Mayor, council praise the ‘heroism and resilience’ of Yonge St. van rampage first responders

Photo: RANDY RISLING / TORONTO STAR

 

In the aftermath of the Yonge St. van rampage, Toronto responded to hate and “toxic misogyny” with compassion, beginning with the first responders who descended on the chaos to save lives, Mayor John Tory said one month later.

At council Thursday, Tory acknowledged police officers, firefighters, paramedics, special transit constables and city staff for their response to the attack April 23 that killed eight women and two men, and injured 16 others.

Mayor Tory on Thursday recognized first responders, faith communities and city staff involved with the Yonge St. van attack.
Mayor Tory on Thursday recognized first responders, faith communities and city staff involved with the Yonge St. van attack.  (RANDY RISLING / TORONTO STAR)

“I offer our thanks for your response that demonstrated absolutely without exception professionalism, courage and compassion for our residents,” Tory said. Councillors stood and gave a long, loud round of applause to the 50 or so uniformed men and women in attendance.

On the floor and in the audience, people cried.

What happened between Finch and Sheppard Aves., Tory said, was “mostly, tragically, an attack aimed at women.”

Alek Minassian, the 25-year-old man facing 10 counts of first-degree murder and 16 counts of attempted murder, allegedly posted to his Facebook account shortly before the van attack a reference to the misogynist “incel” movement. The lead homicide investigator, Det.-Sgt. Graham Gibson, previously told the Star there’s no evidence the driver expressly aimed the van at women.

“Such hatred directed at women, the misogyny, particularly some of the toxic misogyny we’ve seen spreading online, is absolutely unacceptable in Toronto,” Tory said on Thursday. “As elected officials we have a responsibility to speak out about it.”

In the days that followed the van attack, faith leaders, city staff and elected officials planned the interfaith vigil for Sunday. About 30,000 people attended, Tory said. Thousands of others watched it on TV.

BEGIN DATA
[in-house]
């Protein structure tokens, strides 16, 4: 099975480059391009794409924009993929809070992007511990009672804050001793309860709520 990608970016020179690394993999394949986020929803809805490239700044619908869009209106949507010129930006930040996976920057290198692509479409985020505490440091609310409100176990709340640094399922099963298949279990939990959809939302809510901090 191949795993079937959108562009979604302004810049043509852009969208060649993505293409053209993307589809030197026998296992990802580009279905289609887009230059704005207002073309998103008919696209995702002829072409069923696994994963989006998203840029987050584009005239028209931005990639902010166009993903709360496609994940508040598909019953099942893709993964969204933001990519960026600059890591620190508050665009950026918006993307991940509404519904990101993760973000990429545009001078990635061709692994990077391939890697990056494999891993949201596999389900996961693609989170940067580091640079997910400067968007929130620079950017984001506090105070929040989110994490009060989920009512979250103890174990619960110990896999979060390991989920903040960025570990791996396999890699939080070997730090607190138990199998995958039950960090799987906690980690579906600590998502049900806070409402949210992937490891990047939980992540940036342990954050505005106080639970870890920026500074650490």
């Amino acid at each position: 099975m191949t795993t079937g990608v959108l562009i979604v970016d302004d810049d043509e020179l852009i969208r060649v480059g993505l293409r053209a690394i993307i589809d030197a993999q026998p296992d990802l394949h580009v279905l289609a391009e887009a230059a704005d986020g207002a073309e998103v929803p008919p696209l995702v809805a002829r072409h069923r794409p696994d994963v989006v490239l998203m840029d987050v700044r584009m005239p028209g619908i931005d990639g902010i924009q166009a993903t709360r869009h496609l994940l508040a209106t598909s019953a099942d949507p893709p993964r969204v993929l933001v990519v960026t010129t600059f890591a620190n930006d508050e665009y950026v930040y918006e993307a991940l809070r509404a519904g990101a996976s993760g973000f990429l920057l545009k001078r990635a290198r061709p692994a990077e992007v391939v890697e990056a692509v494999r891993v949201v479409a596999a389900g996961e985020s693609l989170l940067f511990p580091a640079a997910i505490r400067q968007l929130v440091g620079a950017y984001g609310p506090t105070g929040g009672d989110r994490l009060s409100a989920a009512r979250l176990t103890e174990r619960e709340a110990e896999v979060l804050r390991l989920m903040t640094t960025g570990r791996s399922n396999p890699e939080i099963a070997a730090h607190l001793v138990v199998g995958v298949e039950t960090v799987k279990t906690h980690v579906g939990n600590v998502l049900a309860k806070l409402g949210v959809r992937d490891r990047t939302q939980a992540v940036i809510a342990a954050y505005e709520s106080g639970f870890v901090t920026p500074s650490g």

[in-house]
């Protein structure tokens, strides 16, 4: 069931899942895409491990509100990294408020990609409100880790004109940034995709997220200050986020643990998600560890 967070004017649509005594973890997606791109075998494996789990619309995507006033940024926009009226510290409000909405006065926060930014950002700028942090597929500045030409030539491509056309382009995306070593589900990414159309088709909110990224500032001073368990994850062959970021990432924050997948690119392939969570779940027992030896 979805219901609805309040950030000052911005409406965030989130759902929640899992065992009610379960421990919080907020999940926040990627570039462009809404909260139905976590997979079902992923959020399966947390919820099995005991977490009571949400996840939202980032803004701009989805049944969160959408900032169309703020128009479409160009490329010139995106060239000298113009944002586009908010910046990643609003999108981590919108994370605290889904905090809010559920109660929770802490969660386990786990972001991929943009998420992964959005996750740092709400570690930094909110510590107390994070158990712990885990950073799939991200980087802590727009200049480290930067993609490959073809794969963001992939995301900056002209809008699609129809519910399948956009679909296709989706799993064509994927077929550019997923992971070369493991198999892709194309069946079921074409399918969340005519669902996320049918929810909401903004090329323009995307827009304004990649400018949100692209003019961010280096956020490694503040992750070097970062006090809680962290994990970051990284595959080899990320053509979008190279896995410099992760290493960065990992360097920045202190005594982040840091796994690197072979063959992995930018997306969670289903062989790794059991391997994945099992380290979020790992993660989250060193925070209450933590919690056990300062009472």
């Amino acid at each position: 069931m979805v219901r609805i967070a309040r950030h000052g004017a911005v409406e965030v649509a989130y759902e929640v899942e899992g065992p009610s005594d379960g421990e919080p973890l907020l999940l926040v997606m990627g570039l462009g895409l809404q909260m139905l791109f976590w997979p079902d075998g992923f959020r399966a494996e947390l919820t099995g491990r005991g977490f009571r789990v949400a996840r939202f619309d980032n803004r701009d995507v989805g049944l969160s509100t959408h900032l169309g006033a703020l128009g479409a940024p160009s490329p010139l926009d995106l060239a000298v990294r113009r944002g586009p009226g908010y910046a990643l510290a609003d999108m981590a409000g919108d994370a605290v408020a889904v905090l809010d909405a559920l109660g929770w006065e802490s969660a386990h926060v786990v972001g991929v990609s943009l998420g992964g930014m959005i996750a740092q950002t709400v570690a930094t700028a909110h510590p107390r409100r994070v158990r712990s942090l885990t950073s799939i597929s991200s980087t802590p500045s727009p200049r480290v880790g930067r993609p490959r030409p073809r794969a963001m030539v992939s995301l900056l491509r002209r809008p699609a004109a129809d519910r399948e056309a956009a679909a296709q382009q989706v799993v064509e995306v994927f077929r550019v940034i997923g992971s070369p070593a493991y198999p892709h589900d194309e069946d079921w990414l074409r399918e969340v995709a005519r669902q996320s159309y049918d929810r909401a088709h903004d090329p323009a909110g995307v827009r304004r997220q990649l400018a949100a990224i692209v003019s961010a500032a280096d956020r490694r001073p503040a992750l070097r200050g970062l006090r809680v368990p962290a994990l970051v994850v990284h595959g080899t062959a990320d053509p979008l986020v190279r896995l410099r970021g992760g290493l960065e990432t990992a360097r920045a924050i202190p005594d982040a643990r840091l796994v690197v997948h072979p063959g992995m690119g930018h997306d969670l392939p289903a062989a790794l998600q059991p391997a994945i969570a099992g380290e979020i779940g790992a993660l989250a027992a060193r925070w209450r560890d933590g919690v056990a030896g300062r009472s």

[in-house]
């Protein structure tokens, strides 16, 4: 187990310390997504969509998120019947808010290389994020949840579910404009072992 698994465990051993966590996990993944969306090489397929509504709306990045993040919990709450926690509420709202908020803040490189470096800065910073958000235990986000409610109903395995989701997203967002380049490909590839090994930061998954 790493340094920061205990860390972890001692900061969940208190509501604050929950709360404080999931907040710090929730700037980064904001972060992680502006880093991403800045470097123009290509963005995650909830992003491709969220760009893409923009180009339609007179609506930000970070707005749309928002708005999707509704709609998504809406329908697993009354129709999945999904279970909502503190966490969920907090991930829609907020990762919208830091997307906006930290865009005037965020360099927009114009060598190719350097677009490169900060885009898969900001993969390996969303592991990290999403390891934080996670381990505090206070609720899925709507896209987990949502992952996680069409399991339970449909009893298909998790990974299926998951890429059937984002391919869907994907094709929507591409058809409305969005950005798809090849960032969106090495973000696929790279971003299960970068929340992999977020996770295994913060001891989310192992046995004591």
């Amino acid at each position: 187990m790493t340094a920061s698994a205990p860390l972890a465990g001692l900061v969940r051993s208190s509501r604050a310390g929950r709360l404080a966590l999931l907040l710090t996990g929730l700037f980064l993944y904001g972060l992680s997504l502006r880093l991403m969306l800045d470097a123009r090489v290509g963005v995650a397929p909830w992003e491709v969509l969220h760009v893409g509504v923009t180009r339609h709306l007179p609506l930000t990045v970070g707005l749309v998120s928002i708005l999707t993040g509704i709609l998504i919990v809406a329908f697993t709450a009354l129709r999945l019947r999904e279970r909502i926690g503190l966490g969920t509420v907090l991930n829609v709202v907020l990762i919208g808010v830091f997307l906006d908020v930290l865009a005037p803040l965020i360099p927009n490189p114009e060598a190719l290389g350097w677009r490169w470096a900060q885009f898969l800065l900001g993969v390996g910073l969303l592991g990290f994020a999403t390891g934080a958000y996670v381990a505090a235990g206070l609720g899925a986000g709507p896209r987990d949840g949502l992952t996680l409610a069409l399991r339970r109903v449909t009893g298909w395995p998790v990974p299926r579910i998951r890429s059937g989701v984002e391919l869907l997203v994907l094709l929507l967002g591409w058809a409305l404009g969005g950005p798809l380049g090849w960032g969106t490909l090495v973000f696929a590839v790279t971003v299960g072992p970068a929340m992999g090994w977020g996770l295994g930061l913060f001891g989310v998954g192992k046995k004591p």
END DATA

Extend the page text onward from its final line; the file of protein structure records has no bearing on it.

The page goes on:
Councillor Joe Mihevc was part of that planning team, and said that while the vigil was a success, they missed something: “the misogynist terror at the root of this tragedy. This was a terrorist attack on women.

“Perhaps we didn’t give it the full weight we should have. The homework for us all is to reflect on this and recommit to building a Toronto community safe for women.”

In the weeks since the attack, first responders have focused on their mental health. Council’s acknowledgement of their work helps with the healing process, said Fire Services Chief Matthew Pegg afterwards.

“Today is a very important part of the healing process,” Pegg said. “It’s nice Mayor Tory and council took time to acknowledge women and men who work so hard every day, but extraordinarily hard that day.”

TTC special constable Bill Perivolaris was one of the first on scene and attempted to revive a number of victims.

“It did impact me because these were innocent victims,” said the TTC veteran. “Being recognized by city council means a lot to us. It means they recognize our professionalism and our dedication to the city.”

Councillor John Filion, whose ward the van attack happened in, said this work and the generosity of countless others has reaffirmed Toronto’s identity.

“We just saw remarkable examples of heroism and resilience, of empathy and compassion, of kindness and generosity. We saw a real raising up of the soul and outpouring of humanity,” Filion said to the council chamber.

To date, $3 million have been raised for the Toronto Strong fund, said Tory.

The city has dispersed $500,000 to families directly impacted by the van attack to cover immediate financial needs, said city spokesperson Andrea Martinelli.

Toronto’s deputy police chief says the officer who peacefully arrested the suspect in April’s deadly van attack doesn’t want to be called a “hero.” Peter Yuen says Const. Ken Lam has a mindset to “help as many people as possible.” (The Canadian Press)

A steering committee is working to determine the allocation of the remaining funds “in a timely manner and based on a needs assessment that takes into consideration all those who were killed, injured and directly affected,” she said.

Source :

Toronto Star

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